(Philadelphia) In a nation of sun-worshipers, melanoma is on the rise. Although doctors warn their patients to slather on sunscreen and seek cover in the shade, messages about sun safety still compete for the public's attention with magazine covers promoting that supposedly "healthy" tan look. While many other cancers are declining, melanoma the deadliest form of skin cancer is the fastest growing cancer in the U.S. Early melanoma is highly treatable, but there are limited therapies for people with advanced stages of the disease.
At The Wistar Institute, professor Meenhard Herlyn, D.V.M., is taking a broad-based approach to understanding melanoma in order to develop better treatments for people with the disease. Herlyn leads the largest melanoma research laboratory outside the National Institutes of Health, supported in part by a prestigious SPORE (Specialized Program of Research Excellence) federal grant, one of only three such awards nationwide.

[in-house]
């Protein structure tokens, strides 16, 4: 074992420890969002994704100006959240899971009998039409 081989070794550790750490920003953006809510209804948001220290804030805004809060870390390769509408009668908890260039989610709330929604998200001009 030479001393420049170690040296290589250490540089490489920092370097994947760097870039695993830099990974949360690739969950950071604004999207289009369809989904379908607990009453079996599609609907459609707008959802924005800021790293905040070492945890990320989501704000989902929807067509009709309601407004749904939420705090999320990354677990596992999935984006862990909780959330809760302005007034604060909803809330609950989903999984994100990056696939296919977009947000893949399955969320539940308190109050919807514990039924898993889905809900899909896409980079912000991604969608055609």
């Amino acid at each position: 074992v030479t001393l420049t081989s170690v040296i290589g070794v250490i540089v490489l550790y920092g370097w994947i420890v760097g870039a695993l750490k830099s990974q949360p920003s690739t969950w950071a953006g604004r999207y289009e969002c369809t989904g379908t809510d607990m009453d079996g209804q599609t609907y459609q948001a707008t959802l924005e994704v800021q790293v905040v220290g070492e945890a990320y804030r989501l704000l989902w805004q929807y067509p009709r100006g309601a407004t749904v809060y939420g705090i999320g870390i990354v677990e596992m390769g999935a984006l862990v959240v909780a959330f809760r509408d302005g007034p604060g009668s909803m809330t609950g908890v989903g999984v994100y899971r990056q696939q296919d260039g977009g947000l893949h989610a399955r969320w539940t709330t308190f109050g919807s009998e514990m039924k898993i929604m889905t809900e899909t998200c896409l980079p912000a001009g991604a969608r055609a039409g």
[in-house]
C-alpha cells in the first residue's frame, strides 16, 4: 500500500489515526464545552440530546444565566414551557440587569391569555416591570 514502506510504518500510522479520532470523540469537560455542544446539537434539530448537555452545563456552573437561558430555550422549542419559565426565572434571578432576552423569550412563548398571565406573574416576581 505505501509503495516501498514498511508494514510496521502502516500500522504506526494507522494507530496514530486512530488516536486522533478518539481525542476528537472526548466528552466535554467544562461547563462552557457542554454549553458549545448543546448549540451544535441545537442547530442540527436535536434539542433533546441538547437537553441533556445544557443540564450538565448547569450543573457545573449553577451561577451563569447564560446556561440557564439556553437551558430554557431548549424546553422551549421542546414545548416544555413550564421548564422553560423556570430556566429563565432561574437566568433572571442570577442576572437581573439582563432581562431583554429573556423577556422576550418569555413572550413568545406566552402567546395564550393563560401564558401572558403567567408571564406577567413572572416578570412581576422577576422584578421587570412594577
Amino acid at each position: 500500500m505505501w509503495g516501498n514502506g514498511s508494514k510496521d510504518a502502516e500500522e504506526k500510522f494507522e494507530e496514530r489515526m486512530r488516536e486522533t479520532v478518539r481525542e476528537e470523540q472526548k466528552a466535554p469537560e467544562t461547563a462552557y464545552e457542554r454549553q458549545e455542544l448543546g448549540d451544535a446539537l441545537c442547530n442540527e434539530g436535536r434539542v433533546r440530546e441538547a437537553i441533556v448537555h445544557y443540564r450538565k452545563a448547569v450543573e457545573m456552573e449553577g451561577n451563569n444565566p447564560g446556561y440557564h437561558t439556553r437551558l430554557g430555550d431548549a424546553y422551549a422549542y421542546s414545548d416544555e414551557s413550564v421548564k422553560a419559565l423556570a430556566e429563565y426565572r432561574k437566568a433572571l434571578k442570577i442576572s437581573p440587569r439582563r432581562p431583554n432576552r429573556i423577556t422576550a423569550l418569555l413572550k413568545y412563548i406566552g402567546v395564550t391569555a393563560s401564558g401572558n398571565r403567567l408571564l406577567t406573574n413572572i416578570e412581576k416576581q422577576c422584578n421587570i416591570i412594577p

"We are closer to a cure for melanoma than ever before because we have learned so much in the past few years," Herlyn says. "I'm optimistic that in the not-too-distant future we will be able to offer patients meaningful new treatment options."
An important thrust of Herlyn's research has been to develop artificial skin models in order to study melanoma. Tumors don't exist in isolation but rather interact with other surrounding cells and tissues what scientists call the tumor microenvironment and recent cancer research has focused on studying tumors in this dynamic context. Herlyn's skin models enable him to replicate the steps in melanoma progression. The development of melanoma is complex; while researchers know that UV light triggers melanoma both through laboratory research, including earlier work by Herlyn, as well as statistical associations the precise chain of events leading to tumor development has remained elusive.
In particular, Herlyn's group has been working to understandPage: 1 2 3 Related medicine news :1
Contact: Franklin Hoke
The Wistar Institute
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